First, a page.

Inheritance in Java ( Is-A relationship)

Inheritance is one of the pillars of the OOP ( Object Oriented Programming), and it is almost everywhere in Java. Inheritance is the mechanism through which a class can inherit another class’s properties ( variables and methods ) and saves us from writing the code again for the new class.

Before starting, let’s get familiar with some terminologies

  • Super Class – SuperClass is the class whose properties will be inherited by another class. It is also called parent class or base class.
  • Sub Class – A subclass is the class that will inherit the properties of another class. It is also called child class or derived class.

Now let’s understand what is inheritance and what is IS-A relationship?

In OO ( object-oriented), the concept of IS-A is based on class inheritance or interface implementation. IS-A is a way of saying, “this thing is a type of that thing”. For example, Apple is a type of fruit, so in OO terms, we can say that “Apple IS-A fruit”, Car IS-A vehicle, Broccoli IS-A Vegetable (not a very fun one, but it still counts).

We express the IS-A relationship in Java using two keywords

  • extends ( for class inheritance)
  • implements ( for interface implementation)

As a Car is a type of Vehicle, we can make the below statements about car and vehicle in terms of inheritance and terminologies.

  • Car is a subclass of Vehicle.
  • The Vehicle is the superclass of Car.
  • Car is derived from Vehicle.
  • The vehicle is the base class for Car.

Returning to the IS-A relationship, the below statement is also true about inheritance.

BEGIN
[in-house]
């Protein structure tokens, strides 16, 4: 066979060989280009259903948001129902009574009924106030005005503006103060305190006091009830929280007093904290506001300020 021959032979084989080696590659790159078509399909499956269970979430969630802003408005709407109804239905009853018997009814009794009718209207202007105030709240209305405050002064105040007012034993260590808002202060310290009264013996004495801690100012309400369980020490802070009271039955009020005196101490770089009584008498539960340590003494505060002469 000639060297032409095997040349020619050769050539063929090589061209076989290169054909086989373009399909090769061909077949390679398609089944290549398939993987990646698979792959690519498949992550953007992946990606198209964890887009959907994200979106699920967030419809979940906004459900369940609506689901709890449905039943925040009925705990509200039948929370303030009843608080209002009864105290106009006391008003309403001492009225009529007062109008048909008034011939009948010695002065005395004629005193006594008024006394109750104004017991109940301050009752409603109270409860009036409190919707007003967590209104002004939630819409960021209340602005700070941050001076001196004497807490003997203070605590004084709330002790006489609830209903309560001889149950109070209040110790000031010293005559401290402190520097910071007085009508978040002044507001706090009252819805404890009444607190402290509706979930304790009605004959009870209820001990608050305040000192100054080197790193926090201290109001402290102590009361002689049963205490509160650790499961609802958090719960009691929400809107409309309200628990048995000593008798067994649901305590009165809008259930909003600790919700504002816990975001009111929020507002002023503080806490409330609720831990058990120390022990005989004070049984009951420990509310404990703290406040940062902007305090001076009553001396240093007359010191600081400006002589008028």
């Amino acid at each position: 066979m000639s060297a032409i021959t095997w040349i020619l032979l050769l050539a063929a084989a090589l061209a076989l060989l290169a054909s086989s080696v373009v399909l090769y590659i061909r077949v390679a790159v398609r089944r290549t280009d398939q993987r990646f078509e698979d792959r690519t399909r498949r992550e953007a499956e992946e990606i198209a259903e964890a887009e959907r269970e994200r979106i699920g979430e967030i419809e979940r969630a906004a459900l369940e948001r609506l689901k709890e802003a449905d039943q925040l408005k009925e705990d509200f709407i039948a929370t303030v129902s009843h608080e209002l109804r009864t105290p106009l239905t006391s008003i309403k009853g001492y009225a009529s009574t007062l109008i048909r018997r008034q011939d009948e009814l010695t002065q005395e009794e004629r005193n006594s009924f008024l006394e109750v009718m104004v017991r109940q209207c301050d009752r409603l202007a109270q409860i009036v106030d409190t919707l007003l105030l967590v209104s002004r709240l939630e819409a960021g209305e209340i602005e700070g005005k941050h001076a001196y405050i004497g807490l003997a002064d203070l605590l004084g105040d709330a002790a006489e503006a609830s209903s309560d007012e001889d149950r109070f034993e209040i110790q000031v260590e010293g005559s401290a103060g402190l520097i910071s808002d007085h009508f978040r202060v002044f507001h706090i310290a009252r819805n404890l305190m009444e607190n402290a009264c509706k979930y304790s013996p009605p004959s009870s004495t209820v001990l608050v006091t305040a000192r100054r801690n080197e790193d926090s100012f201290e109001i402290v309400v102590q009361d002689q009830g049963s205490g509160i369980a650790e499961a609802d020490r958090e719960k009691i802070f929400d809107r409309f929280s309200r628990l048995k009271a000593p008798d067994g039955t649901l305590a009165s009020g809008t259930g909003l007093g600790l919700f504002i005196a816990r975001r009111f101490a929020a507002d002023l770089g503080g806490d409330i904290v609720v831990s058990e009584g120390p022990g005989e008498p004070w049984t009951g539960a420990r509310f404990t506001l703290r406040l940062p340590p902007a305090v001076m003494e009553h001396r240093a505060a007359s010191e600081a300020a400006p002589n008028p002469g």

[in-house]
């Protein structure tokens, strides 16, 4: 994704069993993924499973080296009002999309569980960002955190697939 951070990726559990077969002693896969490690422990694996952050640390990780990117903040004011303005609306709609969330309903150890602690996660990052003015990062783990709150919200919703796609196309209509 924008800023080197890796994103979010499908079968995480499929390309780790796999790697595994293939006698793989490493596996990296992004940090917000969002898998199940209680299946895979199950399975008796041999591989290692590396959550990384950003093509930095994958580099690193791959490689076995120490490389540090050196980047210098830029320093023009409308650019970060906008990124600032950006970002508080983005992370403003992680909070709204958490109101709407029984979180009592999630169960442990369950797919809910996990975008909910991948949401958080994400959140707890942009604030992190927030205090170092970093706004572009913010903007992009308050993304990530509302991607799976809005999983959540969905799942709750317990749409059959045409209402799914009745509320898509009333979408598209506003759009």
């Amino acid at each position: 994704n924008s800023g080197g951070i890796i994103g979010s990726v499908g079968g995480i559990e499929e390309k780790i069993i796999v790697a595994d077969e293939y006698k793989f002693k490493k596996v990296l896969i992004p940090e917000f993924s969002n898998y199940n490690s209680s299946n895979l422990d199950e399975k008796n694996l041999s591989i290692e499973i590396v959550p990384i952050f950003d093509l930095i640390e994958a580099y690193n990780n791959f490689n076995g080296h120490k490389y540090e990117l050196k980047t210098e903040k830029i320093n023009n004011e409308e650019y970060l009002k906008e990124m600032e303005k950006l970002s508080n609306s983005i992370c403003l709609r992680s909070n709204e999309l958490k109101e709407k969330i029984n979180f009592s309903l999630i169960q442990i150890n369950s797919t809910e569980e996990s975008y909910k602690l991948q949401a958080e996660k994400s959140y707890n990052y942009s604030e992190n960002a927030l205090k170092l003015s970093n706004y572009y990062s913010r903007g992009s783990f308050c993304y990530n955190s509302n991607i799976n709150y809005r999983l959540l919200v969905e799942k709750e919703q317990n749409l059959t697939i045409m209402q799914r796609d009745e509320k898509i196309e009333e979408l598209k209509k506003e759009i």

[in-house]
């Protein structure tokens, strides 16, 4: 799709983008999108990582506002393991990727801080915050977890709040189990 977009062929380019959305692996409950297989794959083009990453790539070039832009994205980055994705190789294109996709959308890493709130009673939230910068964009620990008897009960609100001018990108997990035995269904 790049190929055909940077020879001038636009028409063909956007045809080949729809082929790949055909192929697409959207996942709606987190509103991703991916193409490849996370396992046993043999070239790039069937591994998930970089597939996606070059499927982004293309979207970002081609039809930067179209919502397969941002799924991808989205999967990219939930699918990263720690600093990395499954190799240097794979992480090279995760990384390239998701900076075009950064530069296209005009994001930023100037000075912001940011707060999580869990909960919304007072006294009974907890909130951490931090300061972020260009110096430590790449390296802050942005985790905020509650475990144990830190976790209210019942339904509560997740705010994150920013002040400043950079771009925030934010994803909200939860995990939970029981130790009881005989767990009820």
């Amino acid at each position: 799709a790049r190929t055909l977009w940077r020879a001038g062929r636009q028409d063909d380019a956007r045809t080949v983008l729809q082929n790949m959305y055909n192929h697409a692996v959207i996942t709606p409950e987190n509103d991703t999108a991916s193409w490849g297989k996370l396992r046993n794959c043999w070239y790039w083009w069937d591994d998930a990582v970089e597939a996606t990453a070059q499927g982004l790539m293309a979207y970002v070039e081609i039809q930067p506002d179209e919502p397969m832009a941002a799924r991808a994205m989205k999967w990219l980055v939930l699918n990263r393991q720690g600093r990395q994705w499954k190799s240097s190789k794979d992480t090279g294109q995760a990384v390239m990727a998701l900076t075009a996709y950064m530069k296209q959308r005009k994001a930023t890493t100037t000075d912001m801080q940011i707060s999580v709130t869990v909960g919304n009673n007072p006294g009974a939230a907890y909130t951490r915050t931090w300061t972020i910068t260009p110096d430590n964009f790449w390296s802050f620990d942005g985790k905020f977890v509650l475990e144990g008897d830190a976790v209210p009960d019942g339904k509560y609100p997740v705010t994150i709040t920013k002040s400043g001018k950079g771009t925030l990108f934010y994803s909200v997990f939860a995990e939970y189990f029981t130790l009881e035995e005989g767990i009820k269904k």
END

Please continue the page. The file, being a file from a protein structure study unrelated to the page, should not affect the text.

Car extends Vehicle means Car IS-A Vehicle.

What is the need for an inheritance, and why do we need it?

The two most common reasons to use inheritance are –

  • To promote code reuse
  • To use polymorphism

Code reuse is a good practice while writing code, saving you from writing redundant code in your project. Don’t worry if you don’t understand it yet. You will come to know about it while writing super awesome code yourself.

The syntax for using inheritance in Java

extends keyword is used to achieve the class inheritance in Java. If we take the example of the Car IS-A vehicle, then in inheritance terms, it would be written like this –

public Car extends Vehicle{
   // some code
}

The above code represents inheritance or IS-A relationship between two classes ( or entities ).

Code example of Inheritance

Now, let’s create a simple class ( say Base ) with a method named display() as shown below.

public class Base {

	public void display() {
		System.out.println("display method in base class");
	}

}

And now, let’s make a subclass of the Base class, which will inherit the properties of the Base class.

public class Derived extends Base {

}

Now, the Derived class also has the display() method, despite not writing a single piece code inside the Derived class, and below is the code proving the same.

public class Codekru {

	public static void main(String[] args) {
		Derived derived = new Derived();
		derived.display();
	}
}

Just run the above class and see what happens.

display method in base class

So, this is how inheritance works in Java. Easy, right 🙂

Constructor Calling in Inheritance

This is an exciting thing in the inheritance because we use constructors to make an object of a class. So, what if we only make the object of a subclass or a derived class? What will happen then? Will the constructor of the superclass be called?

So, the easiest way of understanding it is just by doing it 😛

Base.Java

public class Base {
	
	public Base(){
		System.out.println("Base class constructor");
	}

	public void display() {
		System.out.println("display method in base class");
	}

}

Derived.java

public class Derived extends Base {

	public Derived() {
		System.out.println("Derived class constructor");
	}
}

Now let’s create an object of the Derived class and see what happens

public class Codekru {

	public static void main(String[] args) {
		Derived derived = new Derived();
		derived.display();
	}
}